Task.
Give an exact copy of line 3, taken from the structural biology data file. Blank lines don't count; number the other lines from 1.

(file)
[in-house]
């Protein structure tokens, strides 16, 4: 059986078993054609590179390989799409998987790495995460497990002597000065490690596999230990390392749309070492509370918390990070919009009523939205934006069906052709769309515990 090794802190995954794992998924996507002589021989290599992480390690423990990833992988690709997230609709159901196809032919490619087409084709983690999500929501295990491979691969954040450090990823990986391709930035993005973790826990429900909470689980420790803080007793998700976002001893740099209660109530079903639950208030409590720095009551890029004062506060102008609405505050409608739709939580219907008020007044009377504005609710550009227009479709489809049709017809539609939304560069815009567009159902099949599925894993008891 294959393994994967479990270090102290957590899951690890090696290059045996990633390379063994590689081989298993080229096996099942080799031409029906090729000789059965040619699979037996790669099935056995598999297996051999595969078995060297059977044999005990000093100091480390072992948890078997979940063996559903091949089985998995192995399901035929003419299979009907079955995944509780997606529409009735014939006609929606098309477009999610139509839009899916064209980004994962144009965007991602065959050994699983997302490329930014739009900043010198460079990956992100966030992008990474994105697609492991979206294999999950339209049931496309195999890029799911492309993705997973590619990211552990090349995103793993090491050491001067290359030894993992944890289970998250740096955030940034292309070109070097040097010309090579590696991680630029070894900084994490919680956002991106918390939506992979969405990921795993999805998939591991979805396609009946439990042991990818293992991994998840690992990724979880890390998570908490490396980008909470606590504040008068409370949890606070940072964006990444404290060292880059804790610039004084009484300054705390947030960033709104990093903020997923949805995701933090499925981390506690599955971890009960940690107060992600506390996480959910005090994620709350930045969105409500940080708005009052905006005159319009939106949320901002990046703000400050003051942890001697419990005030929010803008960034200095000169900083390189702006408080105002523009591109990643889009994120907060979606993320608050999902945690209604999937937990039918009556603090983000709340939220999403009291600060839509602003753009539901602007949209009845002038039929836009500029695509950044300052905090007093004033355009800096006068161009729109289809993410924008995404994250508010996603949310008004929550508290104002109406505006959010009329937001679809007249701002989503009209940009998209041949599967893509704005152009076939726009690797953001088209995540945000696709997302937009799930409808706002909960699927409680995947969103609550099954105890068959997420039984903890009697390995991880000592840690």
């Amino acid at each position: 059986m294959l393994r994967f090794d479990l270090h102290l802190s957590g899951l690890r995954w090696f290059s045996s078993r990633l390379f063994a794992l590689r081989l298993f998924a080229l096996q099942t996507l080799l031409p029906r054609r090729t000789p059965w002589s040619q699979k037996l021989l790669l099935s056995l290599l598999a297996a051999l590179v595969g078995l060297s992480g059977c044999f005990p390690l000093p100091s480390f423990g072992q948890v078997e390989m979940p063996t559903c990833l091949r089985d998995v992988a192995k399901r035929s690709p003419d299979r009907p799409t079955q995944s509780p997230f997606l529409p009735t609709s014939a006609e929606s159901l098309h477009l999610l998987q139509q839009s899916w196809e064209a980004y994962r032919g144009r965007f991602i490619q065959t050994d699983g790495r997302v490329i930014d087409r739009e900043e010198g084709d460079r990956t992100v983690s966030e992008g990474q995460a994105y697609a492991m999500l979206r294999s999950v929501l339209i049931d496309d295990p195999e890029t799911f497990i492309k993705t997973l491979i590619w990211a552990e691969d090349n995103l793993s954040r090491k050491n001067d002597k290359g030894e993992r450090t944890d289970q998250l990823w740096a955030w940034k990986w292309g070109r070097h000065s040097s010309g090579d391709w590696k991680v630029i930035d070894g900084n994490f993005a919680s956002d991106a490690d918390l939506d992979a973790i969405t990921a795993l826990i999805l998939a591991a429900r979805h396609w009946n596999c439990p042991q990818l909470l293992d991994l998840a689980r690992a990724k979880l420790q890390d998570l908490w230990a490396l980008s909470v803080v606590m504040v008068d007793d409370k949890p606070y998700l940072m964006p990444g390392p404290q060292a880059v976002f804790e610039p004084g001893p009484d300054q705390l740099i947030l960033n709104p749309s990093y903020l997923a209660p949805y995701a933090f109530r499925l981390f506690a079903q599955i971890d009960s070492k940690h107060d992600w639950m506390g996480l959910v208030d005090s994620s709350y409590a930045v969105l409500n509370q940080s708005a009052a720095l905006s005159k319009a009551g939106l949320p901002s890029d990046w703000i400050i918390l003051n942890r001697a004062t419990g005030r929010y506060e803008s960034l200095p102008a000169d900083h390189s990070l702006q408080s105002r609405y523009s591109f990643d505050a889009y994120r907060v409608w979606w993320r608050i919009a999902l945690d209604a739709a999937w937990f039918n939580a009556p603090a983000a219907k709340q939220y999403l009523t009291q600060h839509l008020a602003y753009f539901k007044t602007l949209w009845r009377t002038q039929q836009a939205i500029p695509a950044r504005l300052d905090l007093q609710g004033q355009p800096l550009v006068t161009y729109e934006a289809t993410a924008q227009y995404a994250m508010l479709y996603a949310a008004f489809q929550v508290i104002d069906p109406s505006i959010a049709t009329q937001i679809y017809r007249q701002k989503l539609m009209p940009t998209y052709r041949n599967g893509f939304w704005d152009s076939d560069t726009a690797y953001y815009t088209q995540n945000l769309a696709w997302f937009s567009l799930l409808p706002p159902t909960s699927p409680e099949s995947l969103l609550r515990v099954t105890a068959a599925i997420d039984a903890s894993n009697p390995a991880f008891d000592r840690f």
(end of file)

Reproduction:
């Amino acid at each position: 059986m294959l393994r994967f090794d479990l270090h102290l802190s957590g899951l690890r995954w090696f290059s045996s078993r990633l390379f063994a794992l590689r081989l298993f998924a080229l096996q099942t996507l080799l031409p029906r054609r090729t000789p059965w002589s040619q699979k037996l021989l790669l099935s056995l290599l598999a297996a051999l590179v595969g078995l060297s992480g059977c044999f005990p390690l000093p100091s480390f423990g072992q948890v078997e390989m979940p063996t559903c990833l091949r089985d998995v992988a192995k399901r035929s690709p003419d299979r009907p799409t079955q995944s509780p997230f997606l529409p009735t609709s014939a006609e929606s159901l098309h477009l999610l998987q139509q839009s899916w196809e064209a980004y994962r032919g144009r965007f991602i490619q065959t050994d699983g790495r997302v490329i930014d087409r739009e900043e010198g084709d460079r990956t992100v983690s966030e992008g990474q995460a994105y697609a492991m999500l979206r294999s999950v929501l339209i049931d496309d295990p195999e890029t799911f497990i492309k993705t997973l491979i590619w990211a552990e691969d090349n995103l793993s954040r090491k050491n001067d002597k290359g030894e993992r450090t944890d289970q998250l990823w740096a955030w940034k990986w292309g070109r070097h000065s040097s010309g090579d391709w590696k991680v630029i930035d070894g900084n994490f993005a919680s956002d991106a490690d918390l939506d992979a973790i969405t990921a795993l826990i999805l998939a591991a429900r979805h396609w009946n596999c439990p042991q990818l909470l293992d991994l998840a689980r690992a990724k979880l420790q890390d998570l908490w230990a490396l980008s909470v803080v606590m504040v008068d007793d409370k949890p606070y998700l940072m964006p990444g390392p404290q060292a880059v976002f804790e610039p004084g001893p009484d300054q705390l740099i947030l960033n709104p749309s990093y903020l997923a209660p949805y995701a933090f109530r499925l981390f506690a079903q599955i971890d009960s070492k940690h107060d992600w639950m506390g996480l959910v208030d005090s994620s709350y409590a930045v969105l409500n509370q940080s708005a009052a720095l905006s005159k319009a009551g939106l949320p901002s890029d990046w703000i400050i918390l003051n942890r001697a004062t419990g005030r929010y506060e803008s960034l200095p102008a000169d900083h390189s990070l702006q408080s105002r609405y523009s591109f990643d505050a889009y994120r907060v409608w979606w993320r608050i919009a999902l945690d209604a739709a999937w937990f039918n939580a009556p603090a983000a219907k709340q939220y999403l009523t009291q600060h839509l008020a602003y753009f539901k007044t602007l949209w009845r009377t002038q039929q836009a939205i500029p695509a950044r504005l300052d905090l007093q609710g004033q355009p800096l550009v006068t161009y729109e934006a289809t993410a924008q227009y995404a994250m508010l479709y996603a949310a008004f489809q929550v508290i104002d069906p109406s505006i959010a049709t009329q937001i679809y017809r007249q701002k989503l539609m009209p940009t998209y052709r041949n599967g893509f939304w704005d152009s076939d560069t726009a690797y953001y815009t088209q995540n945000l769309a696709w997302f937009s567009l799930l409808p706002p159902t909960s699927p409680e099949s995947l969103l609550r515990v099954t105890a068959a599925i997420d039984a903890s894993n009697p390995a991880f008891d000592r840690f």